Reducing the bottleneck on Hwy. 191:
UDOT holds open house on plan to improve highway from 400 North to river bridge
by Doug McMurdo
The Times-Independent
Dec 27, 2018 | 2178 views | 0 0 comments | 113 113 recommendations | email to a friend | print


A Highway 191 widening plan 25 years in the making could come to fruition in 2019.

Representatives from the Utah Department of Transportation met with residents at Moab City Hall on Dec. 20 for an open house and to accept formal public comments on the project, which proposes to widen the highway from 400 North to the Colorado River Bridge.

The process began in 1993 when the informal debate was whether to build a bypass to divert through traffic off Main Street or to widen the highway where it narrows to two lanes at 400 North to eliminate the bottleneck. In 2000, a formal regional study began. By 2004 the study focused on improving a stretch of the highway from 400 North to Potash Road.

By 2006 a draft environmental assessment was available for public review and some funding was released. The following year, the Federal Highway Administration issued a finding of no significant impact.

The bridge was rebuilt in 2009 and that was a major improvement for the area. In 2011, road widening north of the bridge began, but, according to UDOT, drainage problems without an apparent solution on the south side of the bridge limited work to pavement preservation and trail enhancement.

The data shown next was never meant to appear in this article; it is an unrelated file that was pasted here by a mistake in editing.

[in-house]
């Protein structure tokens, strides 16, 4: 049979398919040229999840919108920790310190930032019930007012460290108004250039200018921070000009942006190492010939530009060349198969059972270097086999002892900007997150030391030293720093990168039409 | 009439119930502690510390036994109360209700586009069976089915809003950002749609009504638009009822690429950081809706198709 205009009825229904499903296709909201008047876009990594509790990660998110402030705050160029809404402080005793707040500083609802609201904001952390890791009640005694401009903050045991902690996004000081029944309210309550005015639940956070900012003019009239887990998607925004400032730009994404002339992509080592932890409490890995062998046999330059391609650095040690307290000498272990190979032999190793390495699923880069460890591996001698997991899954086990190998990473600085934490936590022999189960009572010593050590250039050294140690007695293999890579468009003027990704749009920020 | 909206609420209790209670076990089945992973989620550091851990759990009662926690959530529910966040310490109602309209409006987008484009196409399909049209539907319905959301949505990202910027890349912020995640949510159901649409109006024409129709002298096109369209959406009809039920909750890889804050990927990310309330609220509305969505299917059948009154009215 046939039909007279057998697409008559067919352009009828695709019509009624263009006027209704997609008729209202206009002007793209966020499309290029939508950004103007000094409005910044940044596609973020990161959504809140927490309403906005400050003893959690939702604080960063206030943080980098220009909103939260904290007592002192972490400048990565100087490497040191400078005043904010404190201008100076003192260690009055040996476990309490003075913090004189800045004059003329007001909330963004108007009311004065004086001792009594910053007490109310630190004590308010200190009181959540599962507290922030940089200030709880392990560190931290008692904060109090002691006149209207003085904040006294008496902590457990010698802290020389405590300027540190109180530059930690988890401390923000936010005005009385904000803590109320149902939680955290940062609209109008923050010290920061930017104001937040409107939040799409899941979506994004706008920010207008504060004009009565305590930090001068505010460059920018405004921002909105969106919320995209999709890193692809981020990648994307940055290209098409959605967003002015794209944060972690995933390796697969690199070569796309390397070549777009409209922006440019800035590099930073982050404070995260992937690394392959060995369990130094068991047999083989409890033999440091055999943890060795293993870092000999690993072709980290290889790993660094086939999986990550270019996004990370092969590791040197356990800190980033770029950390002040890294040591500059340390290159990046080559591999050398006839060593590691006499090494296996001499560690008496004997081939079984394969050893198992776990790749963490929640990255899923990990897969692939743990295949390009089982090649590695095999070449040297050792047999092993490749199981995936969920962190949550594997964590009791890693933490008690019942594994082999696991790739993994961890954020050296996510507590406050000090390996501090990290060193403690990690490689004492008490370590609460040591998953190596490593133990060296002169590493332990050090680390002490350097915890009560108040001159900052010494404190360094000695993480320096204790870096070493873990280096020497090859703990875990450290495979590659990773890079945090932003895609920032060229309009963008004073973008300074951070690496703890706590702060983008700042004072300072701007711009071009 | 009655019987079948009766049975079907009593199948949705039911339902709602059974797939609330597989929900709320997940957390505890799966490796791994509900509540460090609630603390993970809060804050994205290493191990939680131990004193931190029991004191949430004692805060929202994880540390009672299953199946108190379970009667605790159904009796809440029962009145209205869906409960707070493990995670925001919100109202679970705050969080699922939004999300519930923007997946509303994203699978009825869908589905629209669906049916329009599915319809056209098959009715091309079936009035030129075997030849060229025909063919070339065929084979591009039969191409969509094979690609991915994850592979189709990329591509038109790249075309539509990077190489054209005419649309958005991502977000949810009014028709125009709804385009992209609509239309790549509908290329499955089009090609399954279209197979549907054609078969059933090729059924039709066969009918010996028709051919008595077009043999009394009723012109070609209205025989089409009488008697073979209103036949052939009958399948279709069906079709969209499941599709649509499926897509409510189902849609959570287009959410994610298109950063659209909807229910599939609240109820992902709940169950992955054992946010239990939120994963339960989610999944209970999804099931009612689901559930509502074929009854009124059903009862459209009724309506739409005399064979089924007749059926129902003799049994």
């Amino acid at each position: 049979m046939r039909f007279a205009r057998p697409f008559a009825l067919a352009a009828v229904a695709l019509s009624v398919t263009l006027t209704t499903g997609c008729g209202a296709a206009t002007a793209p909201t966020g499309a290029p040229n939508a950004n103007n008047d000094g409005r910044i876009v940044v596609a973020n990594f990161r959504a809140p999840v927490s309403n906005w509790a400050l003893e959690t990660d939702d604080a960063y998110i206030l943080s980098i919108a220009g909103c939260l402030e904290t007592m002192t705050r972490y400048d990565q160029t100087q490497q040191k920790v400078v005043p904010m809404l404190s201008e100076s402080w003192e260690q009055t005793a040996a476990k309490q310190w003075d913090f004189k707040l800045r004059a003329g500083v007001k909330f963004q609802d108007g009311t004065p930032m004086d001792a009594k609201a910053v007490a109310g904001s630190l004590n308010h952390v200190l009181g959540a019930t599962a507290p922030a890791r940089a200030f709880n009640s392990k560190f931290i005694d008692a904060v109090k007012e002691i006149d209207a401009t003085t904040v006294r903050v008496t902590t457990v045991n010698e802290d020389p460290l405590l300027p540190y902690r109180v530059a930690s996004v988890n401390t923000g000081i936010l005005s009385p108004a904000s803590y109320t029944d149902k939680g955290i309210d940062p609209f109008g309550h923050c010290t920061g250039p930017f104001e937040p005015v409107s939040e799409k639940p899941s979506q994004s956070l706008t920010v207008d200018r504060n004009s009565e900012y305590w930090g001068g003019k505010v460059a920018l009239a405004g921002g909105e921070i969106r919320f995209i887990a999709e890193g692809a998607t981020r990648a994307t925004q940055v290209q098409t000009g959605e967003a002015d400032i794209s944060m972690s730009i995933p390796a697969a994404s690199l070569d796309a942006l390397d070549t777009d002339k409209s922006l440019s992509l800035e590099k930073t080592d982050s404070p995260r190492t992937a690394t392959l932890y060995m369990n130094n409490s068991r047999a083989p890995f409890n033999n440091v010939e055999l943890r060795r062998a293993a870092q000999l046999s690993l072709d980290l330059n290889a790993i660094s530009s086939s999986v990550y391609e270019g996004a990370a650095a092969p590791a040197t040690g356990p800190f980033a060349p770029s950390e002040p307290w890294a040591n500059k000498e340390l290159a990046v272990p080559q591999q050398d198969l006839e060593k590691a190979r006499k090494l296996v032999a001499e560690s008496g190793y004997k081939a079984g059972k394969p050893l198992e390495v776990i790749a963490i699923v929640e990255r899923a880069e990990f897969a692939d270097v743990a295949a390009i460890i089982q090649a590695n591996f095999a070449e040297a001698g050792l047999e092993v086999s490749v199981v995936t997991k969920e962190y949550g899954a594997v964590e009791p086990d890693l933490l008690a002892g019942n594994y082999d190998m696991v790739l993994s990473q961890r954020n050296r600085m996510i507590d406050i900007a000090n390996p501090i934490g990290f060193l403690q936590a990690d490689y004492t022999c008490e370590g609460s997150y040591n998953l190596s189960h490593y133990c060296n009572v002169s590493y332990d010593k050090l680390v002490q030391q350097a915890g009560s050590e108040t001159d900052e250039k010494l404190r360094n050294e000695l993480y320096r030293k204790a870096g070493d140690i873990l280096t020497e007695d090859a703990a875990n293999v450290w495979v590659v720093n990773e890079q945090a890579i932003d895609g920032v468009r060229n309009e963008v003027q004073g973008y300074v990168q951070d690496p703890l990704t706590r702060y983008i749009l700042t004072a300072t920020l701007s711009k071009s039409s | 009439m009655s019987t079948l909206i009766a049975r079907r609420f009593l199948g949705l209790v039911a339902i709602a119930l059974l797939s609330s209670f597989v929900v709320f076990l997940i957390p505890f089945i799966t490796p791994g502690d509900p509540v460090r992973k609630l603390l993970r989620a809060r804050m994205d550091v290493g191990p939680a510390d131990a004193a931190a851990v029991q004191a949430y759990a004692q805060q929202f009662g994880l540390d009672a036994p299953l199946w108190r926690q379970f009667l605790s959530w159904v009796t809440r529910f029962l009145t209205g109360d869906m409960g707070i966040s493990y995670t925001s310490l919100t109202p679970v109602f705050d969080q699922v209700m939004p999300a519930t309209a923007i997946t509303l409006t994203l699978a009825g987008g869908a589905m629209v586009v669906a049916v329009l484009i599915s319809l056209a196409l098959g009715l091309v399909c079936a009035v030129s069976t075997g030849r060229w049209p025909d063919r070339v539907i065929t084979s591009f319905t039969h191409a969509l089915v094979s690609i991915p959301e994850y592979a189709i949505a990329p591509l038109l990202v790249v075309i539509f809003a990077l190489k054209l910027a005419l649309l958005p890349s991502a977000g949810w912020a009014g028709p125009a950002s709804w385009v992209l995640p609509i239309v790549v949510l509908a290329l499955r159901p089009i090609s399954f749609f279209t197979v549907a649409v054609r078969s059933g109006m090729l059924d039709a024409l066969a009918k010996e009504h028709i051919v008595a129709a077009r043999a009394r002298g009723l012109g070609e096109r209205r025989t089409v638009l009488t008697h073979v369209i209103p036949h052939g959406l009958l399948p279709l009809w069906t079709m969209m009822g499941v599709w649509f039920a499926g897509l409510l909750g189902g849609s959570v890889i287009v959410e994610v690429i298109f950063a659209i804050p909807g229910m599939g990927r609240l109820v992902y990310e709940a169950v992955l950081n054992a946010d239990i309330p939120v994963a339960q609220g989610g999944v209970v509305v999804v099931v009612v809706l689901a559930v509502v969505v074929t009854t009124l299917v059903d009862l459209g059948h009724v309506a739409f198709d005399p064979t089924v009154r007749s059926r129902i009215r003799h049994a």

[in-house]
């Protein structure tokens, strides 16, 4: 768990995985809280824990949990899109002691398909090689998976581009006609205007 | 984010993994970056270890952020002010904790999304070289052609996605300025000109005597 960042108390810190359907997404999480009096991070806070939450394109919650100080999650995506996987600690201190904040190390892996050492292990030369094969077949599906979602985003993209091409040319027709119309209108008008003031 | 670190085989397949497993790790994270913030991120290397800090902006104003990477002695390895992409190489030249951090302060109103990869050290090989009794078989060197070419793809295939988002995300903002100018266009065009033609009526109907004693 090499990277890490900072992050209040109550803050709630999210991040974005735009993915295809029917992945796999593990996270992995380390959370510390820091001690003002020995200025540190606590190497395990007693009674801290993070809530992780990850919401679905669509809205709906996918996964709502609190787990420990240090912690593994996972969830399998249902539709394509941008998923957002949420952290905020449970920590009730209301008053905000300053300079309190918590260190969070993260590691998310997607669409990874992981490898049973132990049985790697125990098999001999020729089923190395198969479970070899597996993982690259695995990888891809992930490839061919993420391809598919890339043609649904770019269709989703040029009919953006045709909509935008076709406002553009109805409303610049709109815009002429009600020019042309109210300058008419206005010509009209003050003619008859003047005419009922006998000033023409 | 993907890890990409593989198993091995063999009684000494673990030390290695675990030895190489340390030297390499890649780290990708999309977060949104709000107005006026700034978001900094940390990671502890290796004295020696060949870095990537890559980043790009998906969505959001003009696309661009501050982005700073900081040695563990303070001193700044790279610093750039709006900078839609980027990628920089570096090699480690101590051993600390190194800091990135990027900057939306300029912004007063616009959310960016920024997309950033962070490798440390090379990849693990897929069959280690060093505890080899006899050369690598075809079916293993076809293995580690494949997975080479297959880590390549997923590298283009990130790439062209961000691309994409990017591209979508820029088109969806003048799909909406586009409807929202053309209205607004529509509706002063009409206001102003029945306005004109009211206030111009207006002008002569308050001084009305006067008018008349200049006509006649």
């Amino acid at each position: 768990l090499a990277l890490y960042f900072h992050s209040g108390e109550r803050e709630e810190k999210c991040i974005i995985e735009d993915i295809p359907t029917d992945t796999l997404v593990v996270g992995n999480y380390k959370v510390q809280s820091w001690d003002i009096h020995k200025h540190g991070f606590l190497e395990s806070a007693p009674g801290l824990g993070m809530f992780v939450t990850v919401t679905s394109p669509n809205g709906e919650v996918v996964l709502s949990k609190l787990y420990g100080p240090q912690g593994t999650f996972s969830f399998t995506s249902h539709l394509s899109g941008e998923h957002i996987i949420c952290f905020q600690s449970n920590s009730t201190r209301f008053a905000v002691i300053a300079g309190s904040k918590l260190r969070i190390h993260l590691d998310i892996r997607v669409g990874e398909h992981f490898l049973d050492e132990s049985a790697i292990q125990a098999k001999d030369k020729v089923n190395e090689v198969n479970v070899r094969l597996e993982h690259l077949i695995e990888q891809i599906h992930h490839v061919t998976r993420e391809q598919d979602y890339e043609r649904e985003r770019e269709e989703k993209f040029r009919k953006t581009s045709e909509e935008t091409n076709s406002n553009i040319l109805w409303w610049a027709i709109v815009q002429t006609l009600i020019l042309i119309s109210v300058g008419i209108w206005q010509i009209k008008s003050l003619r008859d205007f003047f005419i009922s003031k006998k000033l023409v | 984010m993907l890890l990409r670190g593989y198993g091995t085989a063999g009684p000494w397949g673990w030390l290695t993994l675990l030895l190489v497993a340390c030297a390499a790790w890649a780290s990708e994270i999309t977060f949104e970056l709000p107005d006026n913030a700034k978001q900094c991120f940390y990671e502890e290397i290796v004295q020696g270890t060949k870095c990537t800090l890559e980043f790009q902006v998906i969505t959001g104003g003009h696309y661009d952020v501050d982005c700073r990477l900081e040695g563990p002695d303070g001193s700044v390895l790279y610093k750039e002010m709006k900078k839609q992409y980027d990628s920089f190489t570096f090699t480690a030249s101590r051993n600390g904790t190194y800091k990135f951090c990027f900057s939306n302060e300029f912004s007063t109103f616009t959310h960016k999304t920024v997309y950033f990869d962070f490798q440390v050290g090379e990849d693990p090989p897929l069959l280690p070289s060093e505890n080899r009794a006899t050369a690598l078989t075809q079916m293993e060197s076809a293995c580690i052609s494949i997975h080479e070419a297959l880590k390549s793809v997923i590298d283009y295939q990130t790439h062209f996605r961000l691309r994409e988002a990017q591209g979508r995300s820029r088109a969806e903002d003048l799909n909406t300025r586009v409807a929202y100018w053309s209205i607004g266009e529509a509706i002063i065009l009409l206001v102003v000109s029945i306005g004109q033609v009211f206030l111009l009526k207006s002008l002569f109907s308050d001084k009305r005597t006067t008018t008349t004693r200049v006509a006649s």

That same year UDOT continued with study after study leading into 2018, when the design process resumed and an environmental re-evaluation began which is still in progress.

The Dec. 20 gathering is the third of four open houses UDOT will hold, said Kevin Kitchen, UDOT’s public information manager.

“These events are specifically geared to public concerns over the environmental re-evaluation,” said Kitchen. That evaluation includes the long-sought-after drainage solutions and improvements on the east side of the road.

Kitchen said UDOT hopes to advertise bids in the spring and work could begin later in 2019. “We understand Moab and we’re sensitive to tourist season,” he said. “But there might be construction occurring before it ends. “The big focus is to get utilities out of the way. It’s a real challenge.”


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